Georgia Inspector General Deron R. Hicks says his staff found no evidence that his boss, Gov. Nathan Deal, pressed for the firing of the top two investigators at the ethics commission. The question is: How hard did he really look? Hicks’ inquiry did not address important disputed points, including whether the commission’s chairman, after being reappointed by Deal, had truly recused himself from an investigation of the governor’s campaign finances.
A state worker took advantage of lax oversight to refill his gas tank 40 times with the state’s money before anyone noticed, Georgia’s inspector general has found. The employee, a lieutenant at the Savannah Regional Youth Detention Center, used employee identification numbers (EINs) assigned to others when he used a state-issued fuel card to buy gas for himself, IG Elizabeth Archer said in a report issued Monday.
A dozen people, including a former sheriff, mishandled scores of absentee ballots cast in elections in four Georgia counties in 2008, state elections officials say. Investigators found ballots were requested or marked without voters’ knowledge, voters were assisted who did not need help, and some of the “helpers” covered their tracks by failing to sign paperwork to acknowledge their involvement. In Twiggs County, FBI analysis found fingerprints of former Sheriff Doyle Stone and his son, Greg Stone, on envelopes containing absentee ballots.
Two attorneys for the State Ethics Commission improperly used public resources to operate their private law practice, Inspector General Elizabeth Archer has found. Attorneys Yasha Heidari, who resigned in April, and Tom Plank used state-issued computers to research clients’ cases and abused sick leave, she said, and they created a potential conflict by representing a business operated by a man who offers his services as a lobbyist, a profession regulated by the ethics commission. UPDATE: The Ethics Commission said today it will implement the inspector general’s recommended remedies immediately and will “take appropriate action” after reviewing the findings regarding Plank.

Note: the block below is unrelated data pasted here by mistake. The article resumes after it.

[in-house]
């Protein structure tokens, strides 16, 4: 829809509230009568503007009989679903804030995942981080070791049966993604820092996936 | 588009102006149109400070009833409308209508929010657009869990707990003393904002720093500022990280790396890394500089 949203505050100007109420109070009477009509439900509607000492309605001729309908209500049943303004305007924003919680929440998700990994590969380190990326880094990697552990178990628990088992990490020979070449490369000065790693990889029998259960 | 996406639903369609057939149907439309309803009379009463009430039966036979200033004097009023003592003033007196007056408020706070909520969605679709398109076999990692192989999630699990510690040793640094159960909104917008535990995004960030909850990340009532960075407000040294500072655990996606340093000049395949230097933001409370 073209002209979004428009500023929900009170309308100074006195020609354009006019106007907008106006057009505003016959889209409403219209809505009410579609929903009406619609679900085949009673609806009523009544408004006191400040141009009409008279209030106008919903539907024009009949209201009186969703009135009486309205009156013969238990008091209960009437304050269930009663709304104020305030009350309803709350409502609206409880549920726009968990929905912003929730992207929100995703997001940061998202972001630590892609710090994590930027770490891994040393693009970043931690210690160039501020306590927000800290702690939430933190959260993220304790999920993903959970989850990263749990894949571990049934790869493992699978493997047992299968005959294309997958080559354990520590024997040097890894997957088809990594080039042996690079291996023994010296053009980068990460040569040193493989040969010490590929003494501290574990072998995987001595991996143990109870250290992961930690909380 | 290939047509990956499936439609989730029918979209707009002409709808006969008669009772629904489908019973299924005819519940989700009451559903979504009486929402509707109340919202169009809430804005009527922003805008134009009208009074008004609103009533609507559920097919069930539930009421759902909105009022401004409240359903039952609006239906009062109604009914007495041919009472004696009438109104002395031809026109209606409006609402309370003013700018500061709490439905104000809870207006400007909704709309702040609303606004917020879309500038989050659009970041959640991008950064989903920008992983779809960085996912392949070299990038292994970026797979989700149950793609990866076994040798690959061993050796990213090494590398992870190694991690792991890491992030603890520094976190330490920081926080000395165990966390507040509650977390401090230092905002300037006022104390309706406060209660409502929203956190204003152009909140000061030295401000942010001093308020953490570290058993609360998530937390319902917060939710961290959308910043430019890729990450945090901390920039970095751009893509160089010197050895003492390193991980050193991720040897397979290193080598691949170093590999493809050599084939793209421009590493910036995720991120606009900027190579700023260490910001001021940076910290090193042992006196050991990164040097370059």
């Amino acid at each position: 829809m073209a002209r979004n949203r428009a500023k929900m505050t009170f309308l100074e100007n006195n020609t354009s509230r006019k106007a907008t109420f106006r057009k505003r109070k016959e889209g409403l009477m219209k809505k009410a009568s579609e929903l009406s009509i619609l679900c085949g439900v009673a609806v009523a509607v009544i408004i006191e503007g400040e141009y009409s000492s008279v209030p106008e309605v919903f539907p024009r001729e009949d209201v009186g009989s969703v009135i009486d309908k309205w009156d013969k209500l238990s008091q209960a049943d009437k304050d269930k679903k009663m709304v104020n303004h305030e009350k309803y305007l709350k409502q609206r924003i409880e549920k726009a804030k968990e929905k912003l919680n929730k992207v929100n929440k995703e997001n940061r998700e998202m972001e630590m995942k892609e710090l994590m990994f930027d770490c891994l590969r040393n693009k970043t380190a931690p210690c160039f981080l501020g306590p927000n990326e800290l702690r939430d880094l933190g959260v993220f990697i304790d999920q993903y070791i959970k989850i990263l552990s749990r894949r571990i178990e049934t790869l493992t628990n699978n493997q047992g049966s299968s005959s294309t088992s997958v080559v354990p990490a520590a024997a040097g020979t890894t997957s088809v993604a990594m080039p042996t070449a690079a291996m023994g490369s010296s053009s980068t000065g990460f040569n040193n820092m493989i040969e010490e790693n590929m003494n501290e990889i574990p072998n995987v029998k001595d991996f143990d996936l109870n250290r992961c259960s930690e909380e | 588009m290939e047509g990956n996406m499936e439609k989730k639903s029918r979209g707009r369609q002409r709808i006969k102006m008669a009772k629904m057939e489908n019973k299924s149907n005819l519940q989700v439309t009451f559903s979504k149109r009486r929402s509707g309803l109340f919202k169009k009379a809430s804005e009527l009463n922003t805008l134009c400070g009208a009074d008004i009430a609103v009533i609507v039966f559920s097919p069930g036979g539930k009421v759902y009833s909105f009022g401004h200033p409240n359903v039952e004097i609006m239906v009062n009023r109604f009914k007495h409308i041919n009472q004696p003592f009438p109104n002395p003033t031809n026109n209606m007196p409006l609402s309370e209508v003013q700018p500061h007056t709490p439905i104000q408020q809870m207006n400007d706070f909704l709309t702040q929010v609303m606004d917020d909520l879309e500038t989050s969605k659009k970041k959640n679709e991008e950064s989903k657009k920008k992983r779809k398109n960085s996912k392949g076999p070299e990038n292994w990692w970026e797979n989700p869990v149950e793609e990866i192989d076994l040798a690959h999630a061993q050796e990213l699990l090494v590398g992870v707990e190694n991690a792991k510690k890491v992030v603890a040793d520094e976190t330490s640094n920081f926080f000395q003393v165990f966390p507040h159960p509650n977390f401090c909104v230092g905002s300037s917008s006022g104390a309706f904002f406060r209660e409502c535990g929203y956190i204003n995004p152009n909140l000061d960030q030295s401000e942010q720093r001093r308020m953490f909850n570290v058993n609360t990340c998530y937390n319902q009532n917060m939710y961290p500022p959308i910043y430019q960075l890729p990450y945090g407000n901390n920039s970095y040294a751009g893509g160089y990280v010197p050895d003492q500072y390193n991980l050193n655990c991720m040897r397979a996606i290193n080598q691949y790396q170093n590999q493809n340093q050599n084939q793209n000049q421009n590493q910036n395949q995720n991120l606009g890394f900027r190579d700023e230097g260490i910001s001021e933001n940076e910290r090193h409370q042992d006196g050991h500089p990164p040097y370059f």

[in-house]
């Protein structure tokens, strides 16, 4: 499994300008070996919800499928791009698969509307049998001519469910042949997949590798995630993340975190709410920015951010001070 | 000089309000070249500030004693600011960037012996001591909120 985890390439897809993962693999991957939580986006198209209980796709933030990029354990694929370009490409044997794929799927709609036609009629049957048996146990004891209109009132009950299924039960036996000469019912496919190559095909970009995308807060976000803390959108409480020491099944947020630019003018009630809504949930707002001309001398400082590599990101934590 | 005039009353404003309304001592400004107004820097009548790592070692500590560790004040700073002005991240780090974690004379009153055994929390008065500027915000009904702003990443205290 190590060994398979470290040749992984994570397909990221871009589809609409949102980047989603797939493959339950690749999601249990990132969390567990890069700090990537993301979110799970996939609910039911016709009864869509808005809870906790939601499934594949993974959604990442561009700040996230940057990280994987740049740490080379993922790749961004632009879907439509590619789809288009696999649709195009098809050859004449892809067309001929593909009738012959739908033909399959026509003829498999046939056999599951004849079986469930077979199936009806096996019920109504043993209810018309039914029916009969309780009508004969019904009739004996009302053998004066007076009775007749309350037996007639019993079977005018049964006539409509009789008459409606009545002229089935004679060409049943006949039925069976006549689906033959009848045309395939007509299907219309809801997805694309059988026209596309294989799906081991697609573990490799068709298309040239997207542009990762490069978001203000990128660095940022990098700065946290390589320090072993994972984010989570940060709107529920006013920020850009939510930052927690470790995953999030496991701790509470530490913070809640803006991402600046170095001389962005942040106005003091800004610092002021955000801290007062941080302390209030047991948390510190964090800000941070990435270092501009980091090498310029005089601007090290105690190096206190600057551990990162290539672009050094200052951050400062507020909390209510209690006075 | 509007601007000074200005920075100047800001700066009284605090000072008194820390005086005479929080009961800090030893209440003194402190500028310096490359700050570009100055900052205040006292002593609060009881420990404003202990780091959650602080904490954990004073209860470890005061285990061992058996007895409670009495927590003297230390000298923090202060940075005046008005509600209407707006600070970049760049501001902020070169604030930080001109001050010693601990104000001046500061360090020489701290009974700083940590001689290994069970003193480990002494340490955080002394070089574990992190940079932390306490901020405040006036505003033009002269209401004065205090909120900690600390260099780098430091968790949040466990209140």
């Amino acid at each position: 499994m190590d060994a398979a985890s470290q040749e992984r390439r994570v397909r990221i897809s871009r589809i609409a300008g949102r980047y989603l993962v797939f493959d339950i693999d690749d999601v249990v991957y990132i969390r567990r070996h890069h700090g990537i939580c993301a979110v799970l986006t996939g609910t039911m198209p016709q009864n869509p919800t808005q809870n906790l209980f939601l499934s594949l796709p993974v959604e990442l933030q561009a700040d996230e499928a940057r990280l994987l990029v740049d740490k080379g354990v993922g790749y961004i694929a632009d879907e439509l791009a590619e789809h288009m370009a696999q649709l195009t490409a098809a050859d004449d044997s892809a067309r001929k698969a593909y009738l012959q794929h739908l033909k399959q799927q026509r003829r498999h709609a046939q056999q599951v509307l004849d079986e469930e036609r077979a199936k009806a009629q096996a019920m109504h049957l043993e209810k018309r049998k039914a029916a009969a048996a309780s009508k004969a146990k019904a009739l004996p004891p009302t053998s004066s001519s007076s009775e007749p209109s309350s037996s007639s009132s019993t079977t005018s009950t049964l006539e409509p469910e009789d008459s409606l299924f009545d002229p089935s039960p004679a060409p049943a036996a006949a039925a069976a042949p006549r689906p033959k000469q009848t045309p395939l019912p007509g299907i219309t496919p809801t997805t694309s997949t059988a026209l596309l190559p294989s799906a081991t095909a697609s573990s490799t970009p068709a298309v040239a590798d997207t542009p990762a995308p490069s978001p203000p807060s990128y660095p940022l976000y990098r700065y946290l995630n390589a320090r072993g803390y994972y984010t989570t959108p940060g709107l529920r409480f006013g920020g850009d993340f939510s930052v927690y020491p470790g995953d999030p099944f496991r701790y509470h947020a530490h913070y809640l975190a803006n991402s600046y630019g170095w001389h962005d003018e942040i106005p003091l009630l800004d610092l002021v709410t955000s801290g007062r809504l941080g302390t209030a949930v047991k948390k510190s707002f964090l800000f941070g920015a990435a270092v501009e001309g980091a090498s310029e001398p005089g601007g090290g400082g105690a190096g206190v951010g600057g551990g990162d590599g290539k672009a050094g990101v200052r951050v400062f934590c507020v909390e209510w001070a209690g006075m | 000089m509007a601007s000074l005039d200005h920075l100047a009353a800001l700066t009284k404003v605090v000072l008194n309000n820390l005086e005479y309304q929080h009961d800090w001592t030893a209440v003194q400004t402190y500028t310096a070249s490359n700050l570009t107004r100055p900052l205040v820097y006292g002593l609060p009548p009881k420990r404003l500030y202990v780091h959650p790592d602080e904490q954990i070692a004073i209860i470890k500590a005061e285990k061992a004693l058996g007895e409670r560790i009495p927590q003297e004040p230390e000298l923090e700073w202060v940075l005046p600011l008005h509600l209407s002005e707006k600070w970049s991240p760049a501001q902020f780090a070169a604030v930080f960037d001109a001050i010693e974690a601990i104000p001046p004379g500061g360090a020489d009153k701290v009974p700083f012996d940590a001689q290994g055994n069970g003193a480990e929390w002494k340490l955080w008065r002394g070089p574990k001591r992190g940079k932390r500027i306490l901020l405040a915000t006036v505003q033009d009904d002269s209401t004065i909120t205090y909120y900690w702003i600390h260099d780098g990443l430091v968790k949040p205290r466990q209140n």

Blown deadlines and sloppy contract oversight may cost Atlanta another $3.9 million in federal housing money. Atlanta messed up $6.8 million in funding commitments, or nearly two-thirds of all funding examined, federal auditors say. Planning and Community Development Commissioner James Shelby asked HUD to take extenuating circumstances into account, but HUD’s Inspector General was unmoved.
Georgia’s attorney general will pursue civil charges in an alleged election fraud case involving former Chattooga County State Court judge Carlton Vines. A jury in Summerville couldn’t reach a decision in April on criminal charges that Vines conspired to fix a 2006 election. The State Election Board on Thursday voted to turn over its investigation to the attorney general. Board member Randy Evans has indicated a civil fine of $100,000 is possible.
A 29-year employee of the state Department of Natural Resources, Thompson was transferred to a supervisory job but did no supervising. During an interview by the Inspector General’s office, Thompson flippantly stated, “I do nothing.”